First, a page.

We need to spend our energy on the mission but we need to see the mission as more than just getting another decision. It is greater than that!
    Thank you Brandon Cox for another insight. I had not realized that the reason that leadership of the church felt that they could abdicate their shepherding to the small groups was because they saw them as self sufficient, as you said “self-feeders.” That clarifies a few things for me in how I see small groups used.

    • Brandon Cox

      John, I’m not sure that your sarcasm is warranted. I’m not compartmentalizing the mission in the way that you are. I would reject a truncated sense of mission as much as you would.

      The mission is far more than witnessing. It’s making disciples. And making disciples means leading people to become a part of God’s family and kingdom through a relationship with Jesus, helping them grow spiritually to be more like Christ, helping them plug in and serve other believers within the body, helping them live on mission daily, and all of us together worshipping and glorifying God.

      I believe that a church ought to grow larger through evangelism, stronger through worship, warmer through fellowship, broader through ministry, and deeper through discipleship.

      It’s not an either/or proposition and I think you’re creating a dichotomy that shouldn’t exist.

      Furthermore, I’ve personally witnessed this kind of ministry, both in the church I served most recently and the one I’m serving in now. I see people coming to faith in Christ, actually growing, giving, going, serving, and not just sitting. Not just absorbing. Not just consuming.

      To insinuate that I’m advocating the abdication of our pastoral role is a bit extreme. Jesus instructed his people to leave the ninety-nine and go after the one lost sheep. And in the context of his saying it, I believe the one lost sheep was outside the family, outside the flock.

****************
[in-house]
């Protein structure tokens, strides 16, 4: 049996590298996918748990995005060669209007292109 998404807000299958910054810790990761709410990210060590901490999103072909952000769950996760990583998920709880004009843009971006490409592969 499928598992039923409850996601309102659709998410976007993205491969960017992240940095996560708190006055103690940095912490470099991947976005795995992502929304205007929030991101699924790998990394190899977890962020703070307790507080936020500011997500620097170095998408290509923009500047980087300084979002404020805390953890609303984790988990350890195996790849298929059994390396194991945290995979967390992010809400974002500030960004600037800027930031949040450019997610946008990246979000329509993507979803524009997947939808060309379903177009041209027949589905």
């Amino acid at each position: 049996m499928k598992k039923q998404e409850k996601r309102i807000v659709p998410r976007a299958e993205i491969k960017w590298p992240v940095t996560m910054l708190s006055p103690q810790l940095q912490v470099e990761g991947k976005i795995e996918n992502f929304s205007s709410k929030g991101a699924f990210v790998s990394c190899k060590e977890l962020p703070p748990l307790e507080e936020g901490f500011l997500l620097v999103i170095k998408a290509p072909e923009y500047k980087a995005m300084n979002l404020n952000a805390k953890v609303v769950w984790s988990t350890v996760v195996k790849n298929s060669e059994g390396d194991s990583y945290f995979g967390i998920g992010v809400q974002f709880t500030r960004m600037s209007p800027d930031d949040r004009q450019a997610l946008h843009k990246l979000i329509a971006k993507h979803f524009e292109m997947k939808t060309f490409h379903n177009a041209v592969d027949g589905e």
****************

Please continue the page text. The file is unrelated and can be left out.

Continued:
Churches that turn inwardly die. Churches that turn outwardly thrive. And they’d better do more than “witness.” It’s about making fully mature disciples.

  3. John Thompson

    My apologies for the sarcasm, it is one of my faults that the Lord is working on.

    • Brandon Cox

      I completely understand that – I have faults a plenty. I think if we were face-to-face, we’d probably discover more common ground than we realize. Thanks for being willing to dialogue!

  4. John Thompson

    Yes we probably do have much in common. I returned and reread the whole article. Admittedly, it disturbs me greatly. Guess I have seen to much of the pain inflicted by this thinking and its resultant ignoring of the needs of the people. I am not trying to be obstinate here just want to reiterate that though we may have much in agreement I find the tenor of this to be unbiblical. I see it as being more about the organizational impact than about the seeking the 1. Paul teaches that if a brother strays that we are to confront him if he continues in sin then we are treat him as we would an unbeliever. So I would take that as then looking at that one who may appear to be an unprofitable servant and approaching them with the love and care we would an outsider. Perhaps even more lovingly because we should have shared some experience with them.
    It is curious to me how easily and how willingly we seem to be to cut off those who struggle.